One in 20 Women with Vaginal Mesh Have Attempted Suicide Due to Severe Pain
Vaginal mesh, a medical device that is used to repair and improve weakened pelvic tissues, is typically implanted in the vaginal wall. Back in the late 1990s, when it was first introduced, it was believed to a safe and easy solution for women suffering from conditions such as pelvic organ prolapse or stress urinary incontinence. But, a Washington Post article reports that over time, tens of thousands of women, have reported horrific side effects and complications including chronic inflammation and mesh that shrinks and becomes encased in scar tissue causing pain, infection and vaginal erosion.
Severe and Irreparable Consequences
The article gives the example of 49-year-old Katrina Spradley who was about to have a hysterectomy in April 2008. She also had urinary issues at the time and her urologist recommended implanting vaginal mesh to repair the bladder control issues. Within a couple of years, a number of problems began to surface. She experienced stomach pain, bleeding and mesh erosion.
Chrissy Brajcic, a Canadian woman who struggled for four years with persistent infections following a mesh implant became the face of mesh victims with a Facebook page. She died in December 2017 from sepsis at age 42. About 3 million to 4 million women worldwide have had mesh implanted and roughly 5 percent or about 200,000 report complications.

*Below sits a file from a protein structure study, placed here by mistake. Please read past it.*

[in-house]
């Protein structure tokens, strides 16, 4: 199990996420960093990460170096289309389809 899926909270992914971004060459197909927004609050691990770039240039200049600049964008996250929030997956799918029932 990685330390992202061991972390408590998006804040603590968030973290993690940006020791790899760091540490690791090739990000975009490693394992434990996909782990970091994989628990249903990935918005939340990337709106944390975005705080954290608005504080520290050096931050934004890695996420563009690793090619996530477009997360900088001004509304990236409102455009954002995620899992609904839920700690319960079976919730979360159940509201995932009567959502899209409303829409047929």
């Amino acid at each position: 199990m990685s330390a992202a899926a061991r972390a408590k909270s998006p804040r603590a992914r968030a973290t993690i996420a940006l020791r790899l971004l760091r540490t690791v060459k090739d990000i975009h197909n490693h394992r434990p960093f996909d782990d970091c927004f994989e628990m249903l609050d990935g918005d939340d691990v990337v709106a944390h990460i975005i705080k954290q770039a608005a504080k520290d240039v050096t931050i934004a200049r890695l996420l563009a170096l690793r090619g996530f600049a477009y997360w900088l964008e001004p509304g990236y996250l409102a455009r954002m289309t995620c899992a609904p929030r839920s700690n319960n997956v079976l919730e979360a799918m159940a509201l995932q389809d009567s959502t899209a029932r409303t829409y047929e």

The problem is that the complications are hard to treat or fix. Once implanted, the mesh is almost impossible to remove because it erodes through the vaginal wall and disintegrates inside a woman’s body. Even surgeons who have performed mesh removal surgeries say that once the damage is done, it cannot be corrected. Surgeons also say that polypropylene, which is used to make these mesh implants, is neither safe nor effective.
Vaginal Mesh Lawsuits
So far, more than 100,000 lawsuits have been filed against makers of these mesh implants including Johnson & Johnson, C.R. Bard and Boston Scientific. In countries such as the United Kingdom, the authorities temporarily banned vaginal mesh surgeries, at least in government-run hospitals, because of the deluge of complaints brought forth by women who suffered severe side effects. Vaginal mesh is no longer being used in Australia, Ireland and Scotland.
But, here, in the United States, it is still available and legal. If you or a loved one has suffered adverse health effects due to these defective mesh implants, please contact an experienced product defect lawyer to explore your legal rights and options.